Mulvaney defends Trump budget's social safety net cuts

Posted May 25, 2017

It's not only health care, said Comptroller Thomas DiNapoli, a Democrat.

A MI group is calling on lawmakers to pay attention to the President's budget and the cuts they say will hurt MI families. Pruitt even made a decision to say Trump's "budget respects the American taxpayer". "The time for small thinking is over".

In addition, Paletta reports that the Trump budget documents may claim that tax cuts drive so much additional growth that they - plus the safety-net cuts - will restore federal budget balance a decade hence.

More than $800 billion dollars will be cut from medicaid which is a government program that helps many, and not just the poor.

"We are talking about half the births in the United States, 30 million children, and half of all nursing home and long-term care nationwide for senior citizens and people with disabilities", said Rep. Jan Schakowsky, D-Ill., citing Medicaid's extensive reach. There would be a short-term bump in military spending, but even that would flat-line after a few years, all in the quest to eliminate the budget deficit by 2027.

According to U.S. Department of Agriculture figures, bedrock Republican states that Trump won have long food-stamp rolls: 3.8 million people in Texas, 682,077 in Vice President Mike Pence's home state of in, 815,000 in Alabama and 1.6 million in Georgia, for example.

Trump's budget calls for a 10 percent increase in defense spending, which is already America's largest expenditure, and over $2.6 billion for border security.

Some of the president's proposals are likely to survive. "The good news is that this extremist proposal will go nowhere in the Senate".

The budget proposes deep cuts to many departments and programs, including environmental protection, scientific research, affordable housing, Medicaid and the arts. A protracted fight over the budget would also further delay the orderly appropriations process that Republicans have promised to follow after years of neglect.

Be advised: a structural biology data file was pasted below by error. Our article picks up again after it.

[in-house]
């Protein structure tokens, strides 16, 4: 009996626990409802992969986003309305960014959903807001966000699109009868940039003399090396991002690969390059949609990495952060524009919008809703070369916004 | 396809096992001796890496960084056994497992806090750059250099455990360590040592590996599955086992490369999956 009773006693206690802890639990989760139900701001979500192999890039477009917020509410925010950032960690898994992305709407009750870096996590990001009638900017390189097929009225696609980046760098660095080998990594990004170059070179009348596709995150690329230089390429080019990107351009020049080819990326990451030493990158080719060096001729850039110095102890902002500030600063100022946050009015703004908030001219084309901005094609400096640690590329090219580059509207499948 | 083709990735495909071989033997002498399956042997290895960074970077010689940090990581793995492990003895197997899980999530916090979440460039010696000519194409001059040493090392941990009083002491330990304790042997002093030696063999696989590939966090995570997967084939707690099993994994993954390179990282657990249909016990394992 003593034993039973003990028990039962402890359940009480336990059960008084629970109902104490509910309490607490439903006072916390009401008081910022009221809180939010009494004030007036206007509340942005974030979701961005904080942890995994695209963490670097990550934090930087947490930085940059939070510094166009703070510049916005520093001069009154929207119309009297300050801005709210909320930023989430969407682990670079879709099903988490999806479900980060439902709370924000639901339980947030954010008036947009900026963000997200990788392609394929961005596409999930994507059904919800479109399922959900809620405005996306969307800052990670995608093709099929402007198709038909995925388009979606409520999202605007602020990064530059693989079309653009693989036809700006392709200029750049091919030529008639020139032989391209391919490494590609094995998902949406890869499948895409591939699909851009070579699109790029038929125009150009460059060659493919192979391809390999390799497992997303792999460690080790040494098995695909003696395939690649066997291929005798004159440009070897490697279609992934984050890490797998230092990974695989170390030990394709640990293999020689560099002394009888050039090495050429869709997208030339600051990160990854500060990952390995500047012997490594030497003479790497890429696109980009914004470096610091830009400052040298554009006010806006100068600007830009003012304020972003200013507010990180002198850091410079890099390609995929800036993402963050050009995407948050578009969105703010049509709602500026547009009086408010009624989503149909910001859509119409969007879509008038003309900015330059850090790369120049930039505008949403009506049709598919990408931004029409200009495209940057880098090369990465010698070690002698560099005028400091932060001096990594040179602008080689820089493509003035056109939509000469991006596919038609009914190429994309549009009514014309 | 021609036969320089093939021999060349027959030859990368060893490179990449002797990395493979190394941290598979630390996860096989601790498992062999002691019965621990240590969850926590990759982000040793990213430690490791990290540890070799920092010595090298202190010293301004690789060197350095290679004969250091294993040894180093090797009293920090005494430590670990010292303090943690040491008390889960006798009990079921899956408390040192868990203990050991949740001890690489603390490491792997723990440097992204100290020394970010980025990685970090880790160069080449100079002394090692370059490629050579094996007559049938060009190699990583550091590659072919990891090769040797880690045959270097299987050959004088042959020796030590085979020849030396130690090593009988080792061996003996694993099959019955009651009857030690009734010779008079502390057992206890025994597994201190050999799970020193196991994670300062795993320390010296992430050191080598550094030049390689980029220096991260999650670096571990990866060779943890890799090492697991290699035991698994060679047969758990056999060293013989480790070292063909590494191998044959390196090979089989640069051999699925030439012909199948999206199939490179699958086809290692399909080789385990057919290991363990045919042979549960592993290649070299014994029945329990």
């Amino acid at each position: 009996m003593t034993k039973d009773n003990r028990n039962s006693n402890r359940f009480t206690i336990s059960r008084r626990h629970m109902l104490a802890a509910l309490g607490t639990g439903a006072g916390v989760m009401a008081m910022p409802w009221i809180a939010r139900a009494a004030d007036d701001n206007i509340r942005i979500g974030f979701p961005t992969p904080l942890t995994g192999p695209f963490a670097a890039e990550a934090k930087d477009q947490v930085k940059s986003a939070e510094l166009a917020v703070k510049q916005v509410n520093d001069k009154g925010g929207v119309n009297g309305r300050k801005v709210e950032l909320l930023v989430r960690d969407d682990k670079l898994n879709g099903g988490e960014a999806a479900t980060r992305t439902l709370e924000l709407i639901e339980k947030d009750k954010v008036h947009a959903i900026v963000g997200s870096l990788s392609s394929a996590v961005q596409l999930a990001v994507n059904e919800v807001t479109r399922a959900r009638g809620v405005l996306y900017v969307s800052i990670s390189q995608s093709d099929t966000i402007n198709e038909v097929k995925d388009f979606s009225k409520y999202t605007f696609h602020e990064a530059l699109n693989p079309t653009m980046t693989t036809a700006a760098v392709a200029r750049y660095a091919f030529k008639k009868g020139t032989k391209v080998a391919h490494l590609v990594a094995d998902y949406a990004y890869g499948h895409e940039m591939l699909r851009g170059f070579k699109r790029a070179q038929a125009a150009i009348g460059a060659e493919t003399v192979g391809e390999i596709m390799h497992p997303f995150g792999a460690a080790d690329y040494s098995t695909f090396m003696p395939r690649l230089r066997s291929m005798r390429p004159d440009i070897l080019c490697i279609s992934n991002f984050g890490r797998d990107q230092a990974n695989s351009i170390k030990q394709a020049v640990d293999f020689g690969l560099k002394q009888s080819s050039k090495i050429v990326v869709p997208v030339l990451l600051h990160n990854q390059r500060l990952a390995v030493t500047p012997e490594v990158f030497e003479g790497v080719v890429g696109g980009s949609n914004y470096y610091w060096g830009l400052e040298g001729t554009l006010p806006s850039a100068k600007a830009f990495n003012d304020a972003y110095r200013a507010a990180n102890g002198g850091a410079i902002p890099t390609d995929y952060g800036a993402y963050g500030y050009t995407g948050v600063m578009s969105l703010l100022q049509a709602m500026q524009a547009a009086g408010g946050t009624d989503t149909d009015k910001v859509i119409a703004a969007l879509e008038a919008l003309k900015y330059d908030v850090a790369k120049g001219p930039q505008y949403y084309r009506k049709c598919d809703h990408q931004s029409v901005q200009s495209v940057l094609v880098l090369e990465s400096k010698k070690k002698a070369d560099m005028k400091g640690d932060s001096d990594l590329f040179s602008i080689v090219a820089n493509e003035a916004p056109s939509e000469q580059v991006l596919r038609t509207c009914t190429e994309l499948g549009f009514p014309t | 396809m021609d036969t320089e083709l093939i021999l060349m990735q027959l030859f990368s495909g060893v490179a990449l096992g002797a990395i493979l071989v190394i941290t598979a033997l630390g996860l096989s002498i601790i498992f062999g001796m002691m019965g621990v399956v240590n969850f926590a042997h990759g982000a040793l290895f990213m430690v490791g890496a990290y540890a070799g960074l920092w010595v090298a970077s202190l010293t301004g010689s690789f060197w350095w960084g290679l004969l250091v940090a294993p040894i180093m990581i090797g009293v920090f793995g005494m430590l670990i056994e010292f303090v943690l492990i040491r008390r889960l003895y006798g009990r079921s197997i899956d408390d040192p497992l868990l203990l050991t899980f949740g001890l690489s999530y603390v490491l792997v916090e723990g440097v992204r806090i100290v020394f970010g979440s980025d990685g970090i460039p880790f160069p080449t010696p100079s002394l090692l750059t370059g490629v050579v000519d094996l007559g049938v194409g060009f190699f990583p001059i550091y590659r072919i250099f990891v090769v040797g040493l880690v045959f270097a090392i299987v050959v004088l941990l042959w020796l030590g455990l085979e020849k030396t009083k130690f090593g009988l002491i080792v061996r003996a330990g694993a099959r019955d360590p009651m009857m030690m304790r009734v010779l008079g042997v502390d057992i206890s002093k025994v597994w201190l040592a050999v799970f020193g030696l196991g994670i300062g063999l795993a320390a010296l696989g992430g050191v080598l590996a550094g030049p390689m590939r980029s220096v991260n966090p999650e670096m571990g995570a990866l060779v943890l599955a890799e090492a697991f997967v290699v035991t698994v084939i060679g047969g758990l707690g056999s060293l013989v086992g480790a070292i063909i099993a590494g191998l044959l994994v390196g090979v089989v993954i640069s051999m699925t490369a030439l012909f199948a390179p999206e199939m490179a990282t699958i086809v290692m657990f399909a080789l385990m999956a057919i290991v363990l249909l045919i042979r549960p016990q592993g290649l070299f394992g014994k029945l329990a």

The government hasn't run a surplus since the late 1990s when a budget deal between Democrat Bill Clinton and congressional Republicans combined with the longest US economic recovery in history produced four years of black ink from 1998 to 2001.

The president's budget director, Mick Mulvaney, said Monday, "The ugly truth is this: You can never balance the budget at 1.9 percent growth". Republicans hold just a two-seat majority in the Senate, and it is hard for them to advance major policy changes without support from Democrats. But first, they must find a way to overcome their diverse views on fiscal policy.

The austerity measures "are astonishing and frankly immoral", Congresswoman Pramilla Jayapal told Mr Mulvaney as he testified to the House Budget Committee on Wednesday.

"They need to have it", he said. "I am shocked that you could not provide one example of discrimination" that warrants federal intervention, Clark said.

Sen. Chris van Hollen of Maryland, who was the lead Democrat on the House Budget Committee for years, was not so sanguine.

"I think it will be challenging for states to try to figure out what to do", said Trish Riley, executive director of the nonpartisan National Academy for State Health Policy, which advises states.

Piece by piece he dismantled the stated and unstated assumptions underlying the Trump budget.

Republican Representative Tom Cole, who represents an Oklahoma district that the Almanac of American Politics described as "countrified", predicted "Congress would look at some of those things differently" from the Trump administration's budget. That raised questions about whether he would take a leadership role in the coming spending debates.

Mulvaney told the House Budget Committee that "receipts now are coming a little bit slower than expected".